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Bureau prepares to pick its idlers


Published February 2, 2005


The U.S. Bureau of Reclamation has more than 40,000 acres from which to chose the 25,000 acres it plans to idle as part of this year's water bank.

In all, 234 applications were turned in for the program last week, said Rae Olsen, Bureau spokeswoman. Up for bid in the applications are 40,423 acres that would produce 73,000 acre-feet of water.

"This is what we have to select from," she said.

Bureau officials have said they need to idle about 25,000 acres to get the 50,000 acre-feet they expect the program to contribute to the 100,000 acre-foot water bank. The rest of the water bank would come from 25,000 acre-feet of well water, 10,000 acre-feet from land idling above Upper Klamath Lake and 15,000 acre-feet from storage on national wildlife refuges.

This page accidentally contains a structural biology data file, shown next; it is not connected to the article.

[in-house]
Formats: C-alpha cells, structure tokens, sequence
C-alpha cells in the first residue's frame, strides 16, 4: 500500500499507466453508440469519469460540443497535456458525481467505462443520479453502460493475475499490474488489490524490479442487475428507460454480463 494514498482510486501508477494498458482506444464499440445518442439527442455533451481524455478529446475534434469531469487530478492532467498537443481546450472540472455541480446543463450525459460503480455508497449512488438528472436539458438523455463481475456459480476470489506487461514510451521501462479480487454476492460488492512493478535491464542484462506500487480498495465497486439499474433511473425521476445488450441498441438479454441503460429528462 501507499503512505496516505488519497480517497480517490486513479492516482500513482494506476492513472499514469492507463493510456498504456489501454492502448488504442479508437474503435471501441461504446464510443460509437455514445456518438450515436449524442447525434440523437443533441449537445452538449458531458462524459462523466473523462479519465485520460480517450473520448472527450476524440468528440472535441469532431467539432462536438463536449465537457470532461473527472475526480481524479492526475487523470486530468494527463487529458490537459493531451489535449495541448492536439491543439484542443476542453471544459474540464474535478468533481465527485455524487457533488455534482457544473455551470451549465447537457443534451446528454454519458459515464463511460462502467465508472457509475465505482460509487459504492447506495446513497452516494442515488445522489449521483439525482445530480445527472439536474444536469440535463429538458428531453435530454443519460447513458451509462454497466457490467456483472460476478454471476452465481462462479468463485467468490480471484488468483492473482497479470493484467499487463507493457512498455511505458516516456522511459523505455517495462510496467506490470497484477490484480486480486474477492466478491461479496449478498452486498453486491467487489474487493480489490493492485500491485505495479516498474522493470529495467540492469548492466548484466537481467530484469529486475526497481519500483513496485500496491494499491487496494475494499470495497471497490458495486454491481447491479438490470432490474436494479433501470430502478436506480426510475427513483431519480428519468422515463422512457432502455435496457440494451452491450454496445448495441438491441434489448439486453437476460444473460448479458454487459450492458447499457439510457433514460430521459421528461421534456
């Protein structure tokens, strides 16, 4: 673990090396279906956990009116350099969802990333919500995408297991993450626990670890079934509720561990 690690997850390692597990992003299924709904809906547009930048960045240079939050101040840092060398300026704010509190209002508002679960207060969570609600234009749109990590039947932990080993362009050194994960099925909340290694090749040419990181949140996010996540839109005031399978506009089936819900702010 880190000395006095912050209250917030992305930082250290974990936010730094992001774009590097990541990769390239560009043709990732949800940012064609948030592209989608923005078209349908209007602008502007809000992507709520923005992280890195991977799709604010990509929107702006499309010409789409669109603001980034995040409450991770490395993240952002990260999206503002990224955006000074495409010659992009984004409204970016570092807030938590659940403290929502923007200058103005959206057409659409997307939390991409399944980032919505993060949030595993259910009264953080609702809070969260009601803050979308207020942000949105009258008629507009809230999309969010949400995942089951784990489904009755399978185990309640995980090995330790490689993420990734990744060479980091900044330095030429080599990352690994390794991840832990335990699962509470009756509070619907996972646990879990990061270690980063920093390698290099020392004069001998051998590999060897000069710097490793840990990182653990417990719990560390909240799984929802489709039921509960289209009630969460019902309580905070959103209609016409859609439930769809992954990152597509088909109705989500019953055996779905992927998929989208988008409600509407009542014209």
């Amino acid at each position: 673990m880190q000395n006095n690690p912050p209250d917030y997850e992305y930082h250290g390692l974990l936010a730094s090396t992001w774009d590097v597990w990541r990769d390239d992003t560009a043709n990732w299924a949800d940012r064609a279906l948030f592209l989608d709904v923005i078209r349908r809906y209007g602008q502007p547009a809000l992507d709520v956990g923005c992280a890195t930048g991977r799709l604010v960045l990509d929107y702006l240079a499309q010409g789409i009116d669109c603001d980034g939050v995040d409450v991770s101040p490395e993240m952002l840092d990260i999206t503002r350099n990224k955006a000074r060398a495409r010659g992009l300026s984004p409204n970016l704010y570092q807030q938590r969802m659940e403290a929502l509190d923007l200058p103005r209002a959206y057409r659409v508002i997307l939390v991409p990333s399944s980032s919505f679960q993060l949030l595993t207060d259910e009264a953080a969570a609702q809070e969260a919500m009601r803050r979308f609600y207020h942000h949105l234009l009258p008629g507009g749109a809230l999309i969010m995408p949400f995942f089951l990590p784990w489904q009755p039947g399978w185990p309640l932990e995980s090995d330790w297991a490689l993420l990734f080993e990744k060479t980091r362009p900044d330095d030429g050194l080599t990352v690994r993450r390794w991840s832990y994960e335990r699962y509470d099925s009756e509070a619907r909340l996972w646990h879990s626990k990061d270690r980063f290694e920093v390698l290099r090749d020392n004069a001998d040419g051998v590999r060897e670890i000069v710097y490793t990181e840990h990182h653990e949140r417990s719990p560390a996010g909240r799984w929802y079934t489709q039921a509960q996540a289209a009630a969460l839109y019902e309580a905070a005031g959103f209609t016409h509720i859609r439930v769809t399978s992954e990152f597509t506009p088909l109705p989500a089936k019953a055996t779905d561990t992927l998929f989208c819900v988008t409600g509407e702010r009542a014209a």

Announced in late December, the land idling program had gotten little response - 25 applications - a week from its Jan. 27 deadline. Officials had expected to get 400 to 500 applications for the program by then.

A late surge of applicants calmed their concerns and now Bureau officials are evaluating the land in the applications to determine how much water letting them lay fallow would produce. Factors considered include crop type, soil type, location, cost of the bid and the weather forecast.

The water bank program, in place since 2003, is required by the National Marine Fisheries Service to boost flows down the Klamath River to aid threatened coho salmon. The first water bank had 50,000 acre-feet, last year's 75,000 acre-feet and this year's 100,000.

In the first year, there was a fixed price of $187.50 per acre idling. Last year the process was opened to bid. Bids came in ranging from $58 to 702 per acre and the Bureau accepted bids from $63.75 to $200. The average successful bid was $146.

This year's average bid price turned in by applicants was $159.80, Olsen said.

Olsen said officials don't know when they will announce which bids are accepted into the program.






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